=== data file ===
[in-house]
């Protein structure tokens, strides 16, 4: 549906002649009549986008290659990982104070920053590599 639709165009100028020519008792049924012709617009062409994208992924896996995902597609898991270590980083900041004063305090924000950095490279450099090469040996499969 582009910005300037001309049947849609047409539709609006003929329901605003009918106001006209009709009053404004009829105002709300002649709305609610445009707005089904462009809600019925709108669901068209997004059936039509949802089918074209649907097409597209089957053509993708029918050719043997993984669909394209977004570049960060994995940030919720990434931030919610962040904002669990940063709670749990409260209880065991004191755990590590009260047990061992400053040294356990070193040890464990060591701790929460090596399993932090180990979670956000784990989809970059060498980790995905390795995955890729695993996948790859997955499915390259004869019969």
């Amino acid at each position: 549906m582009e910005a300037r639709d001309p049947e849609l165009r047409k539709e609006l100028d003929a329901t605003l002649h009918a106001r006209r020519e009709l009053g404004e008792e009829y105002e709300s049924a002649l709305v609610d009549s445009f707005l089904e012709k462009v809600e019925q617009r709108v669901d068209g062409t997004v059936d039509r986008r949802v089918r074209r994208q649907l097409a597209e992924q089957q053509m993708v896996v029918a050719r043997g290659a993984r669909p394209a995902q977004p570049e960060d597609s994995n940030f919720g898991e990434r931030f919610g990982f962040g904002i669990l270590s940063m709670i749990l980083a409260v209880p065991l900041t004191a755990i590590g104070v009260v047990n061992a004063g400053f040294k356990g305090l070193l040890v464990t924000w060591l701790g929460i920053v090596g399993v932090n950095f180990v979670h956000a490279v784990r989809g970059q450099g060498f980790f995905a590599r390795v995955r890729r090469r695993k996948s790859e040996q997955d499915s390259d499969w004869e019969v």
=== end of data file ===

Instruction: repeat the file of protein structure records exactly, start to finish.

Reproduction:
[in-house]
């Protein structure tokens, strides 16, 4: 549906002649009549986008290659990982104070920053590599 639709165009100028020519008792049924012709617009062409994208992924896996995902597609898991270590980083900041004063305090924000950095490279450099090469040996499969 582009910005300037001309049947849609047409539709609006003929329901605003009918106001006209009709009053404004009829105002709300002649709305609610445009707005089904462009809600019925709108669901068209997004059936039509949802089918074209649907097409597209089957053509993708029918050719043997993984669909394209977004570049960060994995940030919720990434931030919610962040904002669990940063709670749990409260209880065991004191755990590590009260047990061992400053040294356990070193040890464990060591701790929460090596399993932090180990979670956000784990989809970059060498980790995905390795995955890729695993996948790859997955499915390259004869019969």
């Amino acid at each position: 549906m582009e910005a300037r639709d001309p049947e849609l165009r047409k539709e609006l100028d003929a329901t605003l002649h009918a106001r006209r020519e009709l009053g404004e008792e009829y105002e709300s049924a002649l709305v609610d009549s445009f707005l089904e012709k462009v809600e019925q617009r709108v669901d068209g062409t997004v059936d039509r986008r949802v089918r074209r994208q649907l097409a597209e992924q089957q053509m993708v896996v029918a050719r043997g290659a993984r669909p394209a995902q977004p570049e960060d597609s994995n940030f919720g898991e990434r931030f919610g990982f962040g904002i669990l270590s940063m709670i749990l980083a409260v209880p065991l900041t004191a755990i590590g104070v009260v047990n061992a004063g400053f040294k356990g305090l070193l040890v464990t924000w060591l701790g929460i920053v090596g399993v932090n950095f180990v979670h956000a490279v784990r989809g970059q450099g060498f980790f995905a590599r390795v995955r890729r090469r695993k996948s790859e040996q997955d499915s390259d499969w004869e019969v």